Marcey’s Pickles

  • cucumbers
  • fresh dill stalks
  • garlic toes (peeled)
  • dried chili peppers (if desired)
  • rock salk
  • sugar
  • apple cider vinegar
  • mustard seeds
  • alum

*Amounts not specified because you can make as few as 3 quarts or as many as you want.

You’ll need to sterilize your canning jars. Running them through the dishwasher will do this just fun.  Let them air dry inside the dishwasher.  The seals need to be brand new, but the rings can be used.

Scrub your cucumbers in a bath of water. Try to removed the pockies.  Using a knife or your fingernail, scratch off the end where the flower used to be.  If you’re using small pickling cucumbers you can leave them whole.  If they are larger, slice them into 4ths or 8ths.  Some times larger pickle’s seeds can be a bit bitter.  So make sure to taste one before hand.

Stuff your jar with a stem of dill, 3-5 toes of garlic, 1-3 dried chili peppers (to desired heat), and pickles.

In a large stock pot, prepare your brine. You’ll make 3 quarts at a time.

4 cups of water

2 cups apple cider vinegar

4 Tbsp rock salt

4 Tbsp sugar

Bring brine to a boil.  Pour hot brine over packed jars of pickles.  Let sit for about five minutes.  While they are steeping, bring another batch of brine to boil. Pour onto 3 more quarts.  Be sure to keep these 3 newer ones separate from the first set.  Pour the brine from the original three back in the pan.  Reheat.  On a back burner, in a small sauce pan, heat some water to a boil and put in your your seals.  Add a dash of alum and an 1/8th of a tsp of mustard seed to the jars.  Pour brine back on top of pickles.  Place the seals on top, and screw on the ring. Repeat this double brining method for all the jars.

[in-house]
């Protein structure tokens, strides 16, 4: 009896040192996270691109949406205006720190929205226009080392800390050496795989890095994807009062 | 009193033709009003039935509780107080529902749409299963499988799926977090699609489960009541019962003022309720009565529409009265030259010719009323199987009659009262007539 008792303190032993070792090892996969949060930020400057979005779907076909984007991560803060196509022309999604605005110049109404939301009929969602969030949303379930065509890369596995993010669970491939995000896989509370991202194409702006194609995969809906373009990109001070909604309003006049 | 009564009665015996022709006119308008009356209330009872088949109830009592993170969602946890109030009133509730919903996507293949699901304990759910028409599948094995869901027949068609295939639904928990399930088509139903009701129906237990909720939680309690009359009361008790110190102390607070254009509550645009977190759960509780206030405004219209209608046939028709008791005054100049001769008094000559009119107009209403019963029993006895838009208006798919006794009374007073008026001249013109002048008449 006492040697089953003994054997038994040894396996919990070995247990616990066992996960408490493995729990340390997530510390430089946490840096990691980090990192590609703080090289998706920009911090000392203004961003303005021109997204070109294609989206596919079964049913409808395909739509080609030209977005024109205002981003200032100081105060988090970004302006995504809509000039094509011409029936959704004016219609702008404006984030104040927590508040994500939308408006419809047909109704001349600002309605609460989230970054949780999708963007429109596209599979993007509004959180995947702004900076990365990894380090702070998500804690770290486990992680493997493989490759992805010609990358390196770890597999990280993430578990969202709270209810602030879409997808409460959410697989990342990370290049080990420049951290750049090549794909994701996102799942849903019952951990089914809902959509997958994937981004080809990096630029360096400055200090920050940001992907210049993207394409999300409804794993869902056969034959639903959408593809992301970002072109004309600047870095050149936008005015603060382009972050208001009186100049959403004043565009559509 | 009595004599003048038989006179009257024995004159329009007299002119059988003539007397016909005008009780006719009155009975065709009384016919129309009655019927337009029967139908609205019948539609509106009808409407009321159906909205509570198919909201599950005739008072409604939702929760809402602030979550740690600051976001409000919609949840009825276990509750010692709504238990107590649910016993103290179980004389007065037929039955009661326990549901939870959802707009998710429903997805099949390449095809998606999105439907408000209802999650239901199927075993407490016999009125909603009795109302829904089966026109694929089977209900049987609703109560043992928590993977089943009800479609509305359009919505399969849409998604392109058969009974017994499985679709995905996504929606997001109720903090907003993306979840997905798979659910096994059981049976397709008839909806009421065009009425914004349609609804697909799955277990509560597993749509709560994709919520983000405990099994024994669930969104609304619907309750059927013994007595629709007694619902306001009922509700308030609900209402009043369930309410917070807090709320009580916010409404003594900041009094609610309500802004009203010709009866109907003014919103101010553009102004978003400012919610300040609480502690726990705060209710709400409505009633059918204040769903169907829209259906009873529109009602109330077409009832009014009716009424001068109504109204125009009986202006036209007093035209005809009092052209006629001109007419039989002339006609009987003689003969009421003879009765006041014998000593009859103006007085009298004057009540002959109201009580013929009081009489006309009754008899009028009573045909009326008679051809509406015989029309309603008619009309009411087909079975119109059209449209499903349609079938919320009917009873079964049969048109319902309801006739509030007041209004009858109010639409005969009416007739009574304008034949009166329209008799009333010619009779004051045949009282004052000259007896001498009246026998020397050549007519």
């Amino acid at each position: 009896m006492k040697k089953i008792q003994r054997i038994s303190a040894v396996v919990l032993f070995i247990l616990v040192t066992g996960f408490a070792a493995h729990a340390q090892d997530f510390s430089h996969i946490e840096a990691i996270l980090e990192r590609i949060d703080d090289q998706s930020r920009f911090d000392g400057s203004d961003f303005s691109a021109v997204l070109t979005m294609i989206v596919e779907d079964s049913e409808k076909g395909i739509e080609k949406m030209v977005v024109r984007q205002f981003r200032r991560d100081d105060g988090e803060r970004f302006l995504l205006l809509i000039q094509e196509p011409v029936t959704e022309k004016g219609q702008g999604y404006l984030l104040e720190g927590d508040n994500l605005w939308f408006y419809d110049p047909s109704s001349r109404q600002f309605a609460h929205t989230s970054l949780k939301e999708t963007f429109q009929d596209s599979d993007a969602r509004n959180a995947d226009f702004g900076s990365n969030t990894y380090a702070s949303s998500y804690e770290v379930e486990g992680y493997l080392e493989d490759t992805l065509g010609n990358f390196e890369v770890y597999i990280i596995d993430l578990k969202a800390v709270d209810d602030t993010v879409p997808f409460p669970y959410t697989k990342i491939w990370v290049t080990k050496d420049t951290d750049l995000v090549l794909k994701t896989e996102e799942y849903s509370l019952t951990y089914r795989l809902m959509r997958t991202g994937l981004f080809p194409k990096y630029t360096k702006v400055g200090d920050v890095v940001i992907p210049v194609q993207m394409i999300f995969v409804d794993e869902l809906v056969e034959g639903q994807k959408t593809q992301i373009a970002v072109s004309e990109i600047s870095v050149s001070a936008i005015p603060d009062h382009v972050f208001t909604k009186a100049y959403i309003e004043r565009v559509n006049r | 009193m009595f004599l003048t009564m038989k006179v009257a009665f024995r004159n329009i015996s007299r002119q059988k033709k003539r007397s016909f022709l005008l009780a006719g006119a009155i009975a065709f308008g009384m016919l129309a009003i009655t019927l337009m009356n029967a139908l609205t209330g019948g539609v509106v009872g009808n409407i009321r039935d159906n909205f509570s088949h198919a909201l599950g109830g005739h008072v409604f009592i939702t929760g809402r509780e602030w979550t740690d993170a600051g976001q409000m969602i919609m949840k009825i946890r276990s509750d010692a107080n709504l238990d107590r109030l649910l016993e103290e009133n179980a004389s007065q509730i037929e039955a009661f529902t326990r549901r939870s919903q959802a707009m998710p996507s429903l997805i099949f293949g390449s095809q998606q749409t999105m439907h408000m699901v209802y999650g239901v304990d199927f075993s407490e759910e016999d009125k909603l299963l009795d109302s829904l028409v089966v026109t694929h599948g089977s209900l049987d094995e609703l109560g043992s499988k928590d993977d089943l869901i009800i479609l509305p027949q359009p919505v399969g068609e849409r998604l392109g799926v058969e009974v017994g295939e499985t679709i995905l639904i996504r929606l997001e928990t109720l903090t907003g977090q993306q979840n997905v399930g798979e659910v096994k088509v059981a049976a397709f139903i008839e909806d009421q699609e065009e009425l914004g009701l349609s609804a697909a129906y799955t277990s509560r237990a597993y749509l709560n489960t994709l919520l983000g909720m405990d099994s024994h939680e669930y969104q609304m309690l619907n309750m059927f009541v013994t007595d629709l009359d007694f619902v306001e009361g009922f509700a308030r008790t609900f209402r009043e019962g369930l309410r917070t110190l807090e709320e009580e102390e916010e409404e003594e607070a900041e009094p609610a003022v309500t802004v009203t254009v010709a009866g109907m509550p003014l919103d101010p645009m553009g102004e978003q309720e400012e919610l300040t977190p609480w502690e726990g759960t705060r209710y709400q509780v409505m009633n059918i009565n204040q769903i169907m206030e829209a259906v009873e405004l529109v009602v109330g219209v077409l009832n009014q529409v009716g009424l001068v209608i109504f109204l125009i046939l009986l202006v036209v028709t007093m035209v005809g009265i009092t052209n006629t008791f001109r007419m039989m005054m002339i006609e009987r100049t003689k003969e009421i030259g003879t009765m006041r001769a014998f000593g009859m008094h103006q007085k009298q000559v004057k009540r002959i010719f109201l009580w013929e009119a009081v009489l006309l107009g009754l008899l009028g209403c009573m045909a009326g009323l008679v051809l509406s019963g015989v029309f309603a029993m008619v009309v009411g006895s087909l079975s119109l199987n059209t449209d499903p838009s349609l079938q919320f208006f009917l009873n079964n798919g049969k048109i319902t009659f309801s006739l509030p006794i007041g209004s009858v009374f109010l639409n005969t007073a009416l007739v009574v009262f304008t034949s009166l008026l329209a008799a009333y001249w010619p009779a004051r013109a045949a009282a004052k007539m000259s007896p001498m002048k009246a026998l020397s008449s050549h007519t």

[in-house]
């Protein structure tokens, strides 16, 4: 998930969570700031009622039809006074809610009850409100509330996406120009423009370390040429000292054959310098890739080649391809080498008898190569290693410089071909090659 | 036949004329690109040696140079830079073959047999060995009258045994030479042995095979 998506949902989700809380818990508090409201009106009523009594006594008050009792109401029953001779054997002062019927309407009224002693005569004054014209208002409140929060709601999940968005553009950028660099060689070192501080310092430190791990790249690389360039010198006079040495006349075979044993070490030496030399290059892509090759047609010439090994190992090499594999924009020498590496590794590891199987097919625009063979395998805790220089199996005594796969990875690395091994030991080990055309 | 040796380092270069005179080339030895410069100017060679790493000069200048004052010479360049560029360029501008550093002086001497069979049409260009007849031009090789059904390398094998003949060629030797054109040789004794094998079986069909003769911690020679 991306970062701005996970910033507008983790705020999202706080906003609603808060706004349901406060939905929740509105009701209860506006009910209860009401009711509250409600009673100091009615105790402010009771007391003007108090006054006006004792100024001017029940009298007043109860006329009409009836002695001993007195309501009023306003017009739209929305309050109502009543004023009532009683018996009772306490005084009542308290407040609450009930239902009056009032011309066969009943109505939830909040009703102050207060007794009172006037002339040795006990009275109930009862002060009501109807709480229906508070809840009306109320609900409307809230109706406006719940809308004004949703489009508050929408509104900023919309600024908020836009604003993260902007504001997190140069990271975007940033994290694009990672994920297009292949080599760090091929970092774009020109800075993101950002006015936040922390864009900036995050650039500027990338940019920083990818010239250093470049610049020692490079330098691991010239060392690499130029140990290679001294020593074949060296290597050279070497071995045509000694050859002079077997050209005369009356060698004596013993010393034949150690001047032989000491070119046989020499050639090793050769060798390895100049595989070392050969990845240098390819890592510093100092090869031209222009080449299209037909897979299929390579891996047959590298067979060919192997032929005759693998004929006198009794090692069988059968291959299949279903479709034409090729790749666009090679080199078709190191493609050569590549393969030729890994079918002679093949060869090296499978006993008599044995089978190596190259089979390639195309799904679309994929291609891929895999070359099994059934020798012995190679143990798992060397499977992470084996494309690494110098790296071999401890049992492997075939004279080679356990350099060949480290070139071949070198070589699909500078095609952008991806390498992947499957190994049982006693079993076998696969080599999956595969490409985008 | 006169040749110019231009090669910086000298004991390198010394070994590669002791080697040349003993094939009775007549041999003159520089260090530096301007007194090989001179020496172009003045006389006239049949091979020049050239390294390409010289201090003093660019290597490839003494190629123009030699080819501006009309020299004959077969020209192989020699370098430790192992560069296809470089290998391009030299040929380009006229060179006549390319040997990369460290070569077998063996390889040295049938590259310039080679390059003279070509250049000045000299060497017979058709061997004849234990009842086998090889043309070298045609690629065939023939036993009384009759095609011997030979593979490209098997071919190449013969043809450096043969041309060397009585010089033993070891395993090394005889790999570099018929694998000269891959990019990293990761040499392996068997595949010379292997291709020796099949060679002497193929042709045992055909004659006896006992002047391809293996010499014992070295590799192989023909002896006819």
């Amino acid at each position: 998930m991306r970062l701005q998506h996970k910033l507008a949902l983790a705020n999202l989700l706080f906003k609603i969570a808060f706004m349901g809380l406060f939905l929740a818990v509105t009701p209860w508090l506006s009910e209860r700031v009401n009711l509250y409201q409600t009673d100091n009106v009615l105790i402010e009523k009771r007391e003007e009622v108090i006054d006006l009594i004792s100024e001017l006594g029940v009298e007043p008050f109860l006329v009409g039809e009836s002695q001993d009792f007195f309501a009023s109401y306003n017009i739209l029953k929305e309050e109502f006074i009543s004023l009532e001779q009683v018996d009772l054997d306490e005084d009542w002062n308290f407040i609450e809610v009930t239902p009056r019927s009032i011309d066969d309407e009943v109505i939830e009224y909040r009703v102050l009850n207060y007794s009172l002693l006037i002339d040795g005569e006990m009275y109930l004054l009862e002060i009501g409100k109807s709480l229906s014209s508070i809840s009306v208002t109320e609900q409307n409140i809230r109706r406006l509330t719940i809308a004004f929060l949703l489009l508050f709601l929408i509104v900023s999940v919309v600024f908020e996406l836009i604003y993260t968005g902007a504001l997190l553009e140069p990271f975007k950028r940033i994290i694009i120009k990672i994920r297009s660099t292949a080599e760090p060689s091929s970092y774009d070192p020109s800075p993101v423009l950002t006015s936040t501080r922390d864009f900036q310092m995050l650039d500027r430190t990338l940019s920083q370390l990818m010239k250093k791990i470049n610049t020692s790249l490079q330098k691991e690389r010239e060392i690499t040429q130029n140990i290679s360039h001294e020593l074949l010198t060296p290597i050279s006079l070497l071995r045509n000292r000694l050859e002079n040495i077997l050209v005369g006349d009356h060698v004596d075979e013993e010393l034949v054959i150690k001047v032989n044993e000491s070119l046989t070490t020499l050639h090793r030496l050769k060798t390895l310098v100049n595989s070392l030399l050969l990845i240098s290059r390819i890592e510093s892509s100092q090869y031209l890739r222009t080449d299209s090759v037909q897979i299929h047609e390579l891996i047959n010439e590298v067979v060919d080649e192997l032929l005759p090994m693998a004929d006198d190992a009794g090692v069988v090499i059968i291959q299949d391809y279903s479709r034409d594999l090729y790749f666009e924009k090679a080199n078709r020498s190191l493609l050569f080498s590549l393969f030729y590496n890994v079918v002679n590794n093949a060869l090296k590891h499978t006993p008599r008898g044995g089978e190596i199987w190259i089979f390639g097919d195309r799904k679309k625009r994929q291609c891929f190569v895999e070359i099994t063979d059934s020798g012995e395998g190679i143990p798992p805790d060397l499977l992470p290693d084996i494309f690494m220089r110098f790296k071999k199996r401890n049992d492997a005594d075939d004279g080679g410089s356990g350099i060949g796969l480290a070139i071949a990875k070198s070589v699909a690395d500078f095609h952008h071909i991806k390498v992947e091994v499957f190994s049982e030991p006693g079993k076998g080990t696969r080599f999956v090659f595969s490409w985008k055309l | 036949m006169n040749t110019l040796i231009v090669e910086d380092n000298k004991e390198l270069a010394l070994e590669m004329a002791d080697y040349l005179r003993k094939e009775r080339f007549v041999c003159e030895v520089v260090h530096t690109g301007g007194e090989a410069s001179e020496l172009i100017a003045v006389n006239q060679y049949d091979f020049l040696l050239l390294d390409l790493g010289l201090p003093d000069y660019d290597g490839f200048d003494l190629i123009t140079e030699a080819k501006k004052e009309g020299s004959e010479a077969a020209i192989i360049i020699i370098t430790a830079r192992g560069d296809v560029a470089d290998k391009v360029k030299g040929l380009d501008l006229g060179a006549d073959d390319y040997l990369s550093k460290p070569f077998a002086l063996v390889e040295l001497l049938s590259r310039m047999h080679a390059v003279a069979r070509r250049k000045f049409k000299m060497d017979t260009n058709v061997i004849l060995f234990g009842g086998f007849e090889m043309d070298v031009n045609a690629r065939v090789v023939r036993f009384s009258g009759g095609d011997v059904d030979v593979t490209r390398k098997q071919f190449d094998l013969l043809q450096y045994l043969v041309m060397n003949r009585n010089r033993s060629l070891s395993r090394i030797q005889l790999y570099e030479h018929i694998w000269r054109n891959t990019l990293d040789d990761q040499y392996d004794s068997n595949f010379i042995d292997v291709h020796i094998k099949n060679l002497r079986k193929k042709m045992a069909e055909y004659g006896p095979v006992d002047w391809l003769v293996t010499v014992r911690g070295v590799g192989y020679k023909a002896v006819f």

Next is the water bath.  You can do this as they come up, or wait until all the jars are sealed and ringed.  For me, it makes things easier to wait until the brining is all done.

Bring a large canning pot of water, preferably with a rack on the bottom, to a boil.  Boil jars in the water for 3 minutes.  Jars should not touch, and the water should be high on the jar, but does not need to cover it.

Remove jars, and turn upside down on a towel.  You should hear them popping.  Let sit until cooled to insure a good seal.

Be sure to clean off the outside of the jars before storing. They will be sticky.  Wait about a month before opening.


Feel free to be adventurous as to what you pickle.  Cucumbers are not the only thing you can pickle.  Try carrots, beets, cauliflower, lemon cucumbers….

What non-cucumber pickled things have you tried? And what were they served with? Comment below.

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Cookbook!!! I finally did it!

So I was the kid growing up that, Christmas after Christmas, I asked Santa for an Easy Bake Oven! images